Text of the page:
At HuffPost Taste, the word moist comes up a lot in our work and, we have to admit, it nauseates us. It's an occupational hazard we can't seem to avoid. We inevitably come across the word as positive descriptors for cakes and cookies every day. Sometimes, we even have to write it (like right now, which makes us feel a little dirty). [...]
Because we can no longer use a word to describe a perfectly cooked cupcake that can also be interpreted to mean clammy and water-logged, we've come up with 5 great alternatives.
The five proposed euphemisms (not dry, hydrated, good crumb, spongy, divine) are not even a little bit great, in my opinion. William Ian Miller, The Anatomy of Disgust, 1998, explains why the problem is a difficult one to solve:
The qualities of consistency and feel provide the bulk of our lexicon of disgust. Thus the oppositions squishy vs. firm, moist vs. dry, sticky vs. non-adhering, scabby vs. smooth, viscid vs. free flowing, wriggling and slithering vs. still. Add further certain qualities without easily paired opposites, for which the opposite is simply the absence of the trait: oily, filmy, curdly, gooey, slimy, mucky. All these qualities deserve some special comment. For one thing, it is easier to come up with words to describe disgusting sensations when these are moist, viscid, pliable, than when they are dry, free flowing, or hard. For every disgusting scabby or crusty thing there are tens of disgusting oozy, mucky, gooey, slimy, clammy, sticky, tacky, dank, squishy, or filmy things. and even the scabby and the crusty borrow their disgustingness from the fact that they are formed from the coagulation of viscous substances. Note how hard it is to find non-pejorative terms to describe some of these consistencies, primarily those which are characteristics of what I earlier called life soup. Just how is it possible to name slime or indicate something that slithers without the term taking on a heavy negative moral and aesthetic baggage? [emphasis added]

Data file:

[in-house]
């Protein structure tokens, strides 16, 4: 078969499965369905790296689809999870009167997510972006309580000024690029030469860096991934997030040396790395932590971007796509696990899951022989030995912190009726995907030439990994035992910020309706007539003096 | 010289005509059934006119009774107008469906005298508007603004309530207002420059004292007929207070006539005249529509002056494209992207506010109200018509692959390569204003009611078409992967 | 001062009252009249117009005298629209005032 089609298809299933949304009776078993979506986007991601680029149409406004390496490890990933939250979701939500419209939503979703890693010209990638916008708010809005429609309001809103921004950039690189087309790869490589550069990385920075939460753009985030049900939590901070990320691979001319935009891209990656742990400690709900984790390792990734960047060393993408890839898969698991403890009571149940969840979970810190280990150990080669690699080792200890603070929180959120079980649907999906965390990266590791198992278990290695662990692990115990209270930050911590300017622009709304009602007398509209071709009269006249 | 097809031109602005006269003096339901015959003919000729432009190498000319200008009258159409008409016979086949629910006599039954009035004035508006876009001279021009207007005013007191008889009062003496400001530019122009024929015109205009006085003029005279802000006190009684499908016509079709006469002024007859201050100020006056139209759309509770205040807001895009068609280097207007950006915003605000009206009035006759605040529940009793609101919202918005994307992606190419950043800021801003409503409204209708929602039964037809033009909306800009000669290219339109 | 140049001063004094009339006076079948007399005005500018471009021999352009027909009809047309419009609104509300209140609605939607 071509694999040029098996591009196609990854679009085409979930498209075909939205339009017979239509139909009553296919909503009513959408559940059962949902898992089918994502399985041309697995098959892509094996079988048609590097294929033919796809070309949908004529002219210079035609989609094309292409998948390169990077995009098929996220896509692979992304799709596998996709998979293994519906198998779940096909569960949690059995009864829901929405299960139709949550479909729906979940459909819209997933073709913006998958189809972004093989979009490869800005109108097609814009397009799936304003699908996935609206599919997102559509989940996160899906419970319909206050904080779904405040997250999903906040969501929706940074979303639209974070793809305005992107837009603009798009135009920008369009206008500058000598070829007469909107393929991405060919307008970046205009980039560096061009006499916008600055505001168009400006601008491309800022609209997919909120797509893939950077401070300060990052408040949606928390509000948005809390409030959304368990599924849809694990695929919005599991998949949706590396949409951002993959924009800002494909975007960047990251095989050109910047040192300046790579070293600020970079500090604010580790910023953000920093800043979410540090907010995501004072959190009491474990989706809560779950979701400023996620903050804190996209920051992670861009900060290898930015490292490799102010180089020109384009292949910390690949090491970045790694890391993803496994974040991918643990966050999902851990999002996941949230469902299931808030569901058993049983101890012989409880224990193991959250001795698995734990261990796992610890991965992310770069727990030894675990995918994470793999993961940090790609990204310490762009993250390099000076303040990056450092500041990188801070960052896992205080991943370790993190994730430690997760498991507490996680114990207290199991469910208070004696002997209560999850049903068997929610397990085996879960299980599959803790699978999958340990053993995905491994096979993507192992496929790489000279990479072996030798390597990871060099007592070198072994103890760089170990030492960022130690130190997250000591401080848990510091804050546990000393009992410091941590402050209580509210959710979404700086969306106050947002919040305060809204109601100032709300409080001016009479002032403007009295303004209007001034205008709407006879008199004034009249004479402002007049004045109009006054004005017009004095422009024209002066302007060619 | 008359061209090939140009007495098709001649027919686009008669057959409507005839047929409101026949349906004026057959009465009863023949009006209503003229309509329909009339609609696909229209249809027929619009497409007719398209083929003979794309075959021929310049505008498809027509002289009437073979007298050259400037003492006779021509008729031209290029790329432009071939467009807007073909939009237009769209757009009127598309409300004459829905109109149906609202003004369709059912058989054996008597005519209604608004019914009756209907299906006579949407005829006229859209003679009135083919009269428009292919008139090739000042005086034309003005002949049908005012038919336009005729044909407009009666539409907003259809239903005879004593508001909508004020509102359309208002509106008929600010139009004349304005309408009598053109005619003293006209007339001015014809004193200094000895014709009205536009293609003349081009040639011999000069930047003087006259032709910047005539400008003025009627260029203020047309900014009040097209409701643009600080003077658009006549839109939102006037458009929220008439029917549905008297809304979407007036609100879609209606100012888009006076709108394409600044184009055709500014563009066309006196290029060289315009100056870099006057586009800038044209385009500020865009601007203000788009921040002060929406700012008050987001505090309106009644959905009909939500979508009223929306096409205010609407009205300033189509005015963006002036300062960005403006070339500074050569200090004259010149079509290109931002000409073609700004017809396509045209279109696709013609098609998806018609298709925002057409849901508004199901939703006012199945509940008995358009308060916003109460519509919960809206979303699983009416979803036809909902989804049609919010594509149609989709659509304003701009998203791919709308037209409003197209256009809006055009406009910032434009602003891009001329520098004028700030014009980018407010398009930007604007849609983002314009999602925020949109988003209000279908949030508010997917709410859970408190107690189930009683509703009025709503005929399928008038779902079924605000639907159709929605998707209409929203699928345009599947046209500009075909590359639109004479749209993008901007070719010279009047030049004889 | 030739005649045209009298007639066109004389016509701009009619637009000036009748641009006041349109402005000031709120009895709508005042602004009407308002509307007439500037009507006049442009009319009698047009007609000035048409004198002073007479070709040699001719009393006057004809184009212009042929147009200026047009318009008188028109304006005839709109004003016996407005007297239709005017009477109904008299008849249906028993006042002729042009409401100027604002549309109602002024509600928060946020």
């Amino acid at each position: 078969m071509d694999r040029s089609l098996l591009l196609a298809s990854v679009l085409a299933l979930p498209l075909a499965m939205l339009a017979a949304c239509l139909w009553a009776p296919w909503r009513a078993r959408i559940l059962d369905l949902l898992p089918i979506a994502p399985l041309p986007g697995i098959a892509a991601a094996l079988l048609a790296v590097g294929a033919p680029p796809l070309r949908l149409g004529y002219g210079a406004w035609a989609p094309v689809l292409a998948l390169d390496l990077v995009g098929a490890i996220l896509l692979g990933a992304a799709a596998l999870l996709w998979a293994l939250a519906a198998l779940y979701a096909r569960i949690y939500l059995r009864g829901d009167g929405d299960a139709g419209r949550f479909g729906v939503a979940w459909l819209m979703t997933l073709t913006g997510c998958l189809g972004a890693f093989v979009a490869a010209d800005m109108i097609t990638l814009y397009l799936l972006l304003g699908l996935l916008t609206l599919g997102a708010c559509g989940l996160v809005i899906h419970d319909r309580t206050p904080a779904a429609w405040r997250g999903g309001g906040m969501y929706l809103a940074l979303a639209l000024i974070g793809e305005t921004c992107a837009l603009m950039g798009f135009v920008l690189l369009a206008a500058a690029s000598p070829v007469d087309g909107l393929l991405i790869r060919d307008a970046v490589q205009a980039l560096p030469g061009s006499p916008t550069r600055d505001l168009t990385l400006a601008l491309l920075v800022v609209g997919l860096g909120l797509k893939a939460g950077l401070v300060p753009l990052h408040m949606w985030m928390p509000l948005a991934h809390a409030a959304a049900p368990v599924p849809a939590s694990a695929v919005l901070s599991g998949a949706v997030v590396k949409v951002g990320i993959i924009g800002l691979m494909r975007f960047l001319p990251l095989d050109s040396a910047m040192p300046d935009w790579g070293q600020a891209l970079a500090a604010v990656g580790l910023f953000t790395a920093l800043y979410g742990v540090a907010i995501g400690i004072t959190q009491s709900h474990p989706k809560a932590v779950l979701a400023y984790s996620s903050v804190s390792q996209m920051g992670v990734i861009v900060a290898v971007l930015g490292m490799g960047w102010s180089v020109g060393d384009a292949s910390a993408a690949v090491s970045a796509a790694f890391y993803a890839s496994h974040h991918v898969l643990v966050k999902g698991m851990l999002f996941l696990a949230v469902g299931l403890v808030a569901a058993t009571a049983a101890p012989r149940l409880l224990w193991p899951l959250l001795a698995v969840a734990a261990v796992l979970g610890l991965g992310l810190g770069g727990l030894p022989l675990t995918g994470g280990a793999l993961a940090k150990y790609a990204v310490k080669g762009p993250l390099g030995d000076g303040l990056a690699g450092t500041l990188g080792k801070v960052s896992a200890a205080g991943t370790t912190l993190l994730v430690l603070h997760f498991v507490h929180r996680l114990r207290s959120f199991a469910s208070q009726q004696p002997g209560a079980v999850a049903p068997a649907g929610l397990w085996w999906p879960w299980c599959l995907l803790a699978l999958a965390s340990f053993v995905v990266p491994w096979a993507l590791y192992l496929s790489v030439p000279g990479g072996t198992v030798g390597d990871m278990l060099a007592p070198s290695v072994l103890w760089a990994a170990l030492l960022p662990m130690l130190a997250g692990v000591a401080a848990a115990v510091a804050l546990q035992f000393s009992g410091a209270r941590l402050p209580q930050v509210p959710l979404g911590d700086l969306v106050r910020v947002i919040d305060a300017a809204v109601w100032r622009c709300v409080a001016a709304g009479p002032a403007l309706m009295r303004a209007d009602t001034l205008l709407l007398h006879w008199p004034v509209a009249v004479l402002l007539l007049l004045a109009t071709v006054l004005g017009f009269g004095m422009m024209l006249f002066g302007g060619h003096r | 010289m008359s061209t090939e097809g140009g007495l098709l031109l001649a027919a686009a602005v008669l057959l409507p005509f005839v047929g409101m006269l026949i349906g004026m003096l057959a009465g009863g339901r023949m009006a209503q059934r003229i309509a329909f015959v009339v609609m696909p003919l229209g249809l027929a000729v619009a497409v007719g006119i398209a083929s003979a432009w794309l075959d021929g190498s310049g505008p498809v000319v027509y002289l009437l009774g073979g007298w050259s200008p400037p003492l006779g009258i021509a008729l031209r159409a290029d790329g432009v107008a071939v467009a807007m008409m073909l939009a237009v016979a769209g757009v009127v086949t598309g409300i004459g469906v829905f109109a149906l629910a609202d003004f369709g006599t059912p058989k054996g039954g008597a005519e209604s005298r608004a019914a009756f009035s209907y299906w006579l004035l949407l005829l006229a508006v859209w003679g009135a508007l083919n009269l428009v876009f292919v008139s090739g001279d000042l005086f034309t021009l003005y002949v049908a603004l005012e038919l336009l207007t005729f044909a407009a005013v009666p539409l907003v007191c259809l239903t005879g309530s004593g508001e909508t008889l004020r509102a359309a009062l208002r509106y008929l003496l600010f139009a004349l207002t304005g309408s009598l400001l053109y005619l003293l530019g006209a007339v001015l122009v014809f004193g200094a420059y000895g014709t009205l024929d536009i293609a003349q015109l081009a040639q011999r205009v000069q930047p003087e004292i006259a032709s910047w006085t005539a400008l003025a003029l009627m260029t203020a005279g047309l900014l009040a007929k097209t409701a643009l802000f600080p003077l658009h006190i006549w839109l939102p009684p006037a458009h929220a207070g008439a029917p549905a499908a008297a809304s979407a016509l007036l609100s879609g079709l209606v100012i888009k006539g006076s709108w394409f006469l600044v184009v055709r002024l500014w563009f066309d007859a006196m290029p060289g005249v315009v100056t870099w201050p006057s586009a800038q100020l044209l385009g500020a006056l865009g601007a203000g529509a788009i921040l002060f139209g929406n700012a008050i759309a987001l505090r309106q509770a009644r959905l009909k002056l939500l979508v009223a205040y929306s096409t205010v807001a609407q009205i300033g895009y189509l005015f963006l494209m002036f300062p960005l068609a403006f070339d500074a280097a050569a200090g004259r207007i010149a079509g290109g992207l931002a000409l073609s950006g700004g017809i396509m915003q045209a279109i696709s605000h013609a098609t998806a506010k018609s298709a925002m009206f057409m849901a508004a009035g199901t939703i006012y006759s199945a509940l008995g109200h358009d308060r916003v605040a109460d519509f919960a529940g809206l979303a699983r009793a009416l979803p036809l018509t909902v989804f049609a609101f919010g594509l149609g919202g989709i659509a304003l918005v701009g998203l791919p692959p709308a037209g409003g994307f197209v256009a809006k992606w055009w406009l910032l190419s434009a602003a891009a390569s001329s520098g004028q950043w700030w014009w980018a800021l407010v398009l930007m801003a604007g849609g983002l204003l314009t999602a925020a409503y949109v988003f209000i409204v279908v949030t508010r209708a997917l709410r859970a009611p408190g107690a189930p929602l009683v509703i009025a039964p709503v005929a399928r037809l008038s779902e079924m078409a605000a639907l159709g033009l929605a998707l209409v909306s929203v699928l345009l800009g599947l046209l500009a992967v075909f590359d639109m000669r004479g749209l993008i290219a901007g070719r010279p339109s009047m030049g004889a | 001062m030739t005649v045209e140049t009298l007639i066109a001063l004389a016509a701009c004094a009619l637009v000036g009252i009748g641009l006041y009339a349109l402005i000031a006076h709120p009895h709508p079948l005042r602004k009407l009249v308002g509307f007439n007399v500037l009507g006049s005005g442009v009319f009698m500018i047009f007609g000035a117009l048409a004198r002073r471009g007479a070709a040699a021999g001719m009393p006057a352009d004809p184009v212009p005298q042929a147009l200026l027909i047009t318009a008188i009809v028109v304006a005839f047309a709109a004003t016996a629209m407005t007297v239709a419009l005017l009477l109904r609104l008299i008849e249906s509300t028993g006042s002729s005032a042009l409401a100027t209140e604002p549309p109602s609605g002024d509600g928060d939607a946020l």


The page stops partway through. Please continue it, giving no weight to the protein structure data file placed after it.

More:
After all, most of moist's semi-synonyms are complete non-starters: a food writer is unlikely to use words like damp or soggy as positive descriptors of baked goods.